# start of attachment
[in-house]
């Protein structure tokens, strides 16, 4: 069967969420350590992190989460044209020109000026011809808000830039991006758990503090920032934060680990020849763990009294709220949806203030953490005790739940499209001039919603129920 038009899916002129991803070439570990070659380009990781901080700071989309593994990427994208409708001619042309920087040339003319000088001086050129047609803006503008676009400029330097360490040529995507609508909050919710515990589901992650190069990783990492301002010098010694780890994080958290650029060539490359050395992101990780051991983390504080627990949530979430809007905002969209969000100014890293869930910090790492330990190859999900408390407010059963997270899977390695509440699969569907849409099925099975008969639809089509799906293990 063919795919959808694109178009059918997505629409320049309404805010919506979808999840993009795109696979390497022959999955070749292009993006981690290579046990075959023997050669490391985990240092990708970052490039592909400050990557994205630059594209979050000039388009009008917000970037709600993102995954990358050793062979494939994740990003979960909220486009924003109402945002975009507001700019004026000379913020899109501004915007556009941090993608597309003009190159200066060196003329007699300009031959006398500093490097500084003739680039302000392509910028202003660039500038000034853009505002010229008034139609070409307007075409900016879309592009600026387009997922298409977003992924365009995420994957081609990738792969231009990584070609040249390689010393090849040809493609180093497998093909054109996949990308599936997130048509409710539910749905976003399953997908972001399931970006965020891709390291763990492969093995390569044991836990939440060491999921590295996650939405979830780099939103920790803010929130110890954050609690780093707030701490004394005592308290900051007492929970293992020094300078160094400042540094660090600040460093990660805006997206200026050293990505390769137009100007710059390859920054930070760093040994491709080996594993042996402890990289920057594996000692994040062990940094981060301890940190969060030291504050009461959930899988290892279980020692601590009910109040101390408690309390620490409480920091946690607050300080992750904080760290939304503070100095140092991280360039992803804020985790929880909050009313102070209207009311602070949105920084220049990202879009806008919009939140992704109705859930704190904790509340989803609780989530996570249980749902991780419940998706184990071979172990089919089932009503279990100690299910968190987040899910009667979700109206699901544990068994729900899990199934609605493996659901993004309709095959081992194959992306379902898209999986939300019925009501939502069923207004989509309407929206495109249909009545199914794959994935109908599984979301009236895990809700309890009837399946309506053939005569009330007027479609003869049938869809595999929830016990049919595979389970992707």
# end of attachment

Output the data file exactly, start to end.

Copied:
[in-house]
């Protein structure tokens, strides 16, 4: 069967969420350590992190989460044209020109000026011809808000830039991006758990503090920032934060680990020849763990009294709220949806203030953490005790739940499209001039919603129920 038009899916002129991803070439570990070659380009990781901080700071989309593994990427994208409708001619042309920087040339003319000088001086050129047609803006503008676009400029330097360490040529995507609508909050919710515990589901992650190069990783990492301002010098010694780890994080958290650029060539490359050395992101990780051991983390504080627990949530979430809007905002969209969000100014890293869930910090790492330990190859999900408390407010059963997270899977390695509440699969569907849409099925099975008969639809089509799906293990 063919795919959808694109178009059918997505629409320049309404805010919506979808999840993009795109696979390497022959999955070749292009993006981690290579046990075959023997050669490391985990240092990708970052490039592909400050990557994205630059594209979050000039388009009008917000970037709600993102995954990358050793062979494939994740990003979960909220486009924003109402945002975009507001700019004026000379913020899109501004915007556009941090993608597309003009190159200066060196003329007699300009031959006398500093490097500084003739680039302000392509910028202003660039500038000034853009505002010229008034139609070409307007075409900016879309592009600026387009997922298409977003992924365009995420994957081609990738792969231009990584070609040249390689010393090849040809493609180093497998093909054109996949990308599936997130048509409710539910749905976003399953997908972001399931970006965020891709390291763990492969093995390569044991836990939440060491999921590295996650939405979830780099939103920790803010929130110890954050609690780093707030701490004394005592308290900051007492929970293992020094300078160094400042540094660090600040460093990660805006997206200026050293990505390769137009100007710059390859920054930070760093040994491709080996594993042996402890990289920057594996000692994040062990940094981060301890940190969060030291504050009461959930899988290892279980020692601590009910109040101390408690309390620490409480920091946690607050300080992750904080760290939304503070100095140092991280360039992803804020985790929880909050009313102070209207009311602070949105920084220049990202879009806008919009939140992704109705859930704190904790509340989803609780989530996570249980749902991780419940998706184990071979172990089919089932009503279990100690299910968190987040899910009667979700109206699901544990068994729900899990199934609605493996659901993004309709095959081992194959992306379902898209999986939300019925009501939502069923207004989509309407929206495109249909009545199914794959994935109908599984979301009236895990809700309890009837399946309506053939005569009330007027479609003869049938869809595999929830016990049919595979389970992707």